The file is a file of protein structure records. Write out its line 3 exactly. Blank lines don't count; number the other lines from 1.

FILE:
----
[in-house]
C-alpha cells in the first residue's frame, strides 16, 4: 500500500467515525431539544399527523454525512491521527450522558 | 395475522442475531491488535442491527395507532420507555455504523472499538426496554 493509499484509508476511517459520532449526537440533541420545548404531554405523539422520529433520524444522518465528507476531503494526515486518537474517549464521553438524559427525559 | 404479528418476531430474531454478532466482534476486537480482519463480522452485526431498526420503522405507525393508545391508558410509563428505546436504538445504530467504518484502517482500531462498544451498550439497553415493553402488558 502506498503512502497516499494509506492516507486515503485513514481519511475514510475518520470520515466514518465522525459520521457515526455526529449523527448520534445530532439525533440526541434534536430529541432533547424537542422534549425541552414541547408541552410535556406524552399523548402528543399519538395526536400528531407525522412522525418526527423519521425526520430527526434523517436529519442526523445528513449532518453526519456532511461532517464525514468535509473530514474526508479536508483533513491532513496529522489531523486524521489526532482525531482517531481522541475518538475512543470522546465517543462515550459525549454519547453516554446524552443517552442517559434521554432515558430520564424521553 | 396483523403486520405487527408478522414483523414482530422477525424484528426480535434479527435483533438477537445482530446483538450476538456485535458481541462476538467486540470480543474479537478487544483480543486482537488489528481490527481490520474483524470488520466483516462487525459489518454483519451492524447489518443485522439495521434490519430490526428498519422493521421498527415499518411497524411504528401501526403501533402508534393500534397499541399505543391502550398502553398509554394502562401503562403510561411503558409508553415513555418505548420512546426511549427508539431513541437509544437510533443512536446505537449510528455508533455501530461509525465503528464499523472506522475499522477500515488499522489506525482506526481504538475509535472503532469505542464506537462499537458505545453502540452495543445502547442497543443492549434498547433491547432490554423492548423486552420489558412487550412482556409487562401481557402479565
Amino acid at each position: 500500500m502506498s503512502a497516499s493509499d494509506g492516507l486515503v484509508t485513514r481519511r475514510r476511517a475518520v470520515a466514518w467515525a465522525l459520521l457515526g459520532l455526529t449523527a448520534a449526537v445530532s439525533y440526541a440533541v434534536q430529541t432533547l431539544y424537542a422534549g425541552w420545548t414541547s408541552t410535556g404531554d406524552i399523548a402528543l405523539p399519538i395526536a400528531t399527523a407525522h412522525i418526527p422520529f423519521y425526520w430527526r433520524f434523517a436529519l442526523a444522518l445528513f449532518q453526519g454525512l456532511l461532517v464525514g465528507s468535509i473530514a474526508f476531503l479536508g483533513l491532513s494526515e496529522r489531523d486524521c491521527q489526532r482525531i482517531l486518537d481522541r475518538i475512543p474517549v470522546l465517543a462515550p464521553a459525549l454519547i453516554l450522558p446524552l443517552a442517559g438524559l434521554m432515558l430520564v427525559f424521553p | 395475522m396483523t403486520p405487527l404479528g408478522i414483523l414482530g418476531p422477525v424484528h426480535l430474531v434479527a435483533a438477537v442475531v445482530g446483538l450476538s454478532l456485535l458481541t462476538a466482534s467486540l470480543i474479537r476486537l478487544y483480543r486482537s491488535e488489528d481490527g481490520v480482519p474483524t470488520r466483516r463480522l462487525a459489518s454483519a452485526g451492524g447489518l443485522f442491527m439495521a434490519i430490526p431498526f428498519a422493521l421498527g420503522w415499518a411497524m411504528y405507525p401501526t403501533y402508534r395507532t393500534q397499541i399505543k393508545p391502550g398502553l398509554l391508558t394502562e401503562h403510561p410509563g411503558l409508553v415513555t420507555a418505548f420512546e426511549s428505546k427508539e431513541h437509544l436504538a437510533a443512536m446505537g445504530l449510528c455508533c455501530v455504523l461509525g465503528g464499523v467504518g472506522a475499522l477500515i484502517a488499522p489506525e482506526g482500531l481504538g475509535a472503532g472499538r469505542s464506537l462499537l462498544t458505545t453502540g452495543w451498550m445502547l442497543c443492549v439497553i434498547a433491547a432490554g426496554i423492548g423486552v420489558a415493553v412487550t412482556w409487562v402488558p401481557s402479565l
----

Amino acid at each position: 500500500m502506498s503512502a497516499s493509499d494509506g492516507l486515503v484509508t485513514r481519511r475514510r476511517a475518520v470520515a466514518w467515525a465522525l459520521l457515526g459520532l455526529t449523527a448520534a449526537v445530532s439525533y440526541a440533541v434534536q430529541t432533547l431539544y424537542a422534549g425541552w420545548t414541547s408541552t410535556g404531554d406524552i399523548a402528543l405523539p399519538i395526536a400528531t399527523a407525522h412522525i418526527p422520529f423519521y425526520w430527526r433520524f434523517a436529519l442526523a444522518l445528513f449532518q453526519g454525512l456532511l461532517v464525514g465528507s468535509i473530514a474526508f476531503l479536508g483533513l491532513s494526515e496529522r489531523d486524521c491521527q489526532r482525531i482517531l486518537d481522541r475518538i475512543p474517549v470522546l465517543a462515550p464521553a459525549l454519547i453516554l450522558p446524552l443517552a442517559g438524559l434521554m432515558l430520564v427525559f424521553p | 395475522m396483523t403486520p405487527l404479528g408478522i414483523l414482530g418476531p422477525v424484528h426480535l430474531v434479527a435483533a438477537v442475531v445482530g446483538l450476538s454478532l456485535l458481541t462476538a466482534s467486540l470480543i474479537r476486537l478487544y483480543r486482537s491488535e488489528d481490527g481490520v480482519p474483524t470488520r466483516r463480522l462487525a459489518s454483519a452485526g451492524g447489518l443485522f442491527m439495521a434490519i430490526p431498526f428498519a422493521l421498527g420503522w415499518a411497524m411504528y405507525p401501526t403501533y402508534r395507532t393500534q397499541i399505543k393508545p391502550g398502553l398509554l391508558t394502562e401503562h403510561p410509563g411503558l409508553v415513555t420507555a418505548f420512546e426511549s428505546k427508539e431513541h437509544l436504538a437510533a443512536m446505537g445504530l449510528c455508533c455501530v455504523l461509525g465503528g464499523v467504518g472506522a475499522l477500515i484502517a488499522p489506525e482506526g482500531l481504538g475509535a472503532g472499538r469505542s464506537l462499537l462498544t458505545t453502540g452495543w451498550m445502547l442497543c443492549v439497553i434498547a433491547a432490554g426496554i423492548g423486552v420489558a415493553v412487550t412482556w409487562v402488558p401481557s402479565l